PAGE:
All over the world street artists have become famous by surreptitiously adding swabs of paint or wheatpaste to city walls. But the most remarkable thing about a new mural in Cairo is not only its size—it covers about 50 buildings—it’s that the artist managed to do it in a place that’s not known for encouraging…
Describing graffiti as a “minor terrorism-related act,” researchers in the UK have used a technique developed for crime-fighting to tag the identity of a Banksy, a highly prolific but secretive street artist. The system could thwart more serious crimes, but its use in outing an anonymous artist shows the potential for…
Get me to the church on the Moon on time. Mural at Luna 9 in León, Spain. Photo by amateur photography by michel/Flickr.
Graffiti artist Odeith wanted to make his street art stand out, so he decided to create murals that are also anamorphic illusions. By skewing is images in just the right way and painting "shadows" on the walls and ground, Odeith is able to create designs that look like 3D objects hovering in space.
The ghost of Bruce Lee is still kicking ass, and bringing justice to the city.
Street artist and illustrator Nychos paints playful anatomical images that are part flesh and part fiction, imagining the innards of sometimes cartoonish beasts, including loony rabbits and fish that have swallowed more than they could chew.
It's hard to look at Aiden Glynn's street art and not break out into a goofy grin. He adds eyes, fangs, tongues, and sometimes mustaches to mundane fixtures on the Toronto streets and turns them into wonderful Muppet-like monsters.
Brazilian street artist Herbert Baglione paints distorted shadows on the walls and floors of abandoned buildings for his 1000 Shadows project. When he adds his artistic touch to a crumbling psychiatric hospital, it looks like the patients' lost souls are forever trapped within its walls.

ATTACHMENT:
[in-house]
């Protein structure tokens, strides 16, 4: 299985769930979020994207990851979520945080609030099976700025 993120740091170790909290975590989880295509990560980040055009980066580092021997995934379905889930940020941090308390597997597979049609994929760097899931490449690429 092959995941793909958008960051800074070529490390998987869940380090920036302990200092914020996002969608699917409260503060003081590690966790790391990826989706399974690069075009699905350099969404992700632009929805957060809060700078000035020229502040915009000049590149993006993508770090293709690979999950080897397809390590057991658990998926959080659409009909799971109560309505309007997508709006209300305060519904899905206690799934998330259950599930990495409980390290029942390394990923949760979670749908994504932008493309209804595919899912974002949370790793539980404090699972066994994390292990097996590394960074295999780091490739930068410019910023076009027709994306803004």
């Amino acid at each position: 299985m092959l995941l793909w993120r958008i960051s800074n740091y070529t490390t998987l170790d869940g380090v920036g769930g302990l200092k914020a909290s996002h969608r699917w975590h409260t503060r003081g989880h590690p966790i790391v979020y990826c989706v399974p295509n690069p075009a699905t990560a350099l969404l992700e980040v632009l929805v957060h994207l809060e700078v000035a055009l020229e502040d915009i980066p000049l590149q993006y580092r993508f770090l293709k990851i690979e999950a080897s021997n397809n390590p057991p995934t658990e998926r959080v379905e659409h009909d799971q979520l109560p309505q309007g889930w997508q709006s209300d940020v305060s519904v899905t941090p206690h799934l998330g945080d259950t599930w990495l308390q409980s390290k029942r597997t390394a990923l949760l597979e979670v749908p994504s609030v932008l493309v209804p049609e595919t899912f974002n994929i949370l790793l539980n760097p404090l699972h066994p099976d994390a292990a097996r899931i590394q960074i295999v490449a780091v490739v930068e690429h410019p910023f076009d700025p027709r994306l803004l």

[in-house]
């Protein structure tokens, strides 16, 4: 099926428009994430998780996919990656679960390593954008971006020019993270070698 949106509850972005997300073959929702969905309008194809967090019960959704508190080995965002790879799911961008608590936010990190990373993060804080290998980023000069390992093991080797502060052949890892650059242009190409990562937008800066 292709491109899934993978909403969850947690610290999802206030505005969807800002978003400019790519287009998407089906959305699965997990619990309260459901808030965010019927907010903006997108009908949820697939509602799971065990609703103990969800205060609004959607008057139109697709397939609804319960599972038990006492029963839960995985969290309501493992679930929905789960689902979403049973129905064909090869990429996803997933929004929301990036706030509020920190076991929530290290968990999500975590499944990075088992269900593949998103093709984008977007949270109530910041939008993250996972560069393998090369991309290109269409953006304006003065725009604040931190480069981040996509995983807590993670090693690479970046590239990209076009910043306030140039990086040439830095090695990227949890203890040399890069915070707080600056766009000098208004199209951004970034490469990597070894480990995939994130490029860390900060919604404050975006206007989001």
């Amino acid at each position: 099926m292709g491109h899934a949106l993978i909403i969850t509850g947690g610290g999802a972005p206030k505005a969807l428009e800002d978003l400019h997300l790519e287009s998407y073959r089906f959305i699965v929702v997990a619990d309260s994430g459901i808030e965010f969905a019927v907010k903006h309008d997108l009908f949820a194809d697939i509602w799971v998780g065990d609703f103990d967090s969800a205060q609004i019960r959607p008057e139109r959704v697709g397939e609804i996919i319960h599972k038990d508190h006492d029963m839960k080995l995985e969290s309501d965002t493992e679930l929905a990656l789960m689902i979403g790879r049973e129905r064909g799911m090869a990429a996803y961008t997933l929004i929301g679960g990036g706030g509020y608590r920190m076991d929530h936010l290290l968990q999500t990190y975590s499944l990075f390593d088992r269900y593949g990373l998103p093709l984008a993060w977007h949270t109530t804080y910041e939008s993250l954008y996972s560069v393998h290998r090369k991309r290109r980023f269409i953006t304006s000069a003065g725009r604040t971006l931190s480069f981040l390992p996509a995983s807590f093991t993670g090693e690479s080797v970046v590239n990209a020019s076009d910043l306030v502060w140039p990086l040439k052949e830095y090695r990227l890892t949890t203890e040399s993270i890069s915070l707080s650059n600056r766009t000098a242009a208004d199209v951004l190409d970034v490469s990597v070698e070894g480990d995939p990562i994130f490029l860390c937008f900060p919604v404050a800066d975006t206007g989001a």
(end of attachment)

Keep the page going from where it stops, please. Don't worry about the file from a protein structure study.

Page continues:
Check out these wild art displays designed by German street artist, Evol. He calls it his Building series, and he creates them by transforming everyday objects — like concrete blocks, power boxes, walls, and any other publicly accessible surface he can co-opt — into highly intricate miniaturized versions of apartment…
While the ruins of Los Angeles' Griffith Park zoo have been left to molder as an oddball tourist attraction, the abandoned remains of Torino, Italy's old zoo have gotten a second life as a Street Art Museum. Now the lion cages and primate houses are covered in bizarre, sometimes nightmarish works of public art.…
Albotas just featured this piece of awesome street art, created in 2010 in downtown Vancouver, British Columbia. Wheat paste is good for a lot of things, including (apparently) turning doors into giant representations of one of the most noble space robots of all time.
In case there weren't enough spectral big cats barreling through the world's metropolises, French design firm created Le3 this absolutely sublime projection of a tiger loose in the avenues. Woe to be ailurophobic in the City of Lights!
Here's a scene I can see becoming increasingly more common as the decades wear on. After a street mural in Vancouver was defaced by an extremely uncreative would-be anarchist (top), somebody slapped a QR code over the half-assed tag (middle).
For the Nuit Blanche: Bring to Light on October 1, artist Marcos Zota projected a giant eyeball onto the bottom of the Milton Street water tower in Brooklyn. Conceived as a commentary of gentrification in the neighborhood, the piece also makes for a serviceable stand-in for a Martian invader.
Last month, the All-Ireland Scarecrow Championship was held in the village of Durrow. This year, over 150 scarecrows were placed all around the town, delighting local aficionados of hay-stuffed manikins.
At the Mauerpark flea market in Berlin, you can watch the stuttering routine of a very unique street performer — a robot who sits on a shopping cart and is overcome by the power of interpretative dance. I'm not sure who created this bot, but there are many videos of it online. Any Berliners out there familiar with…
In August 2006, designer Pablo Curutchet placed a 28-foot-tall, 882-pound cardboard box golem leering at pedestrians in Cordoba, Argentina. Unfortunately for this giant, a steady rain could spell the end of his reign of terror.
Yesterday morning in Sofia, Bulgaria, anti-Communist street artists painted over a monument commemorating the 10th anniversary of the Soviet "liberation" (i.e. a Communist coup d'état) of Bulgaria in 1944. Who did they add to the statue? The Joker, among others.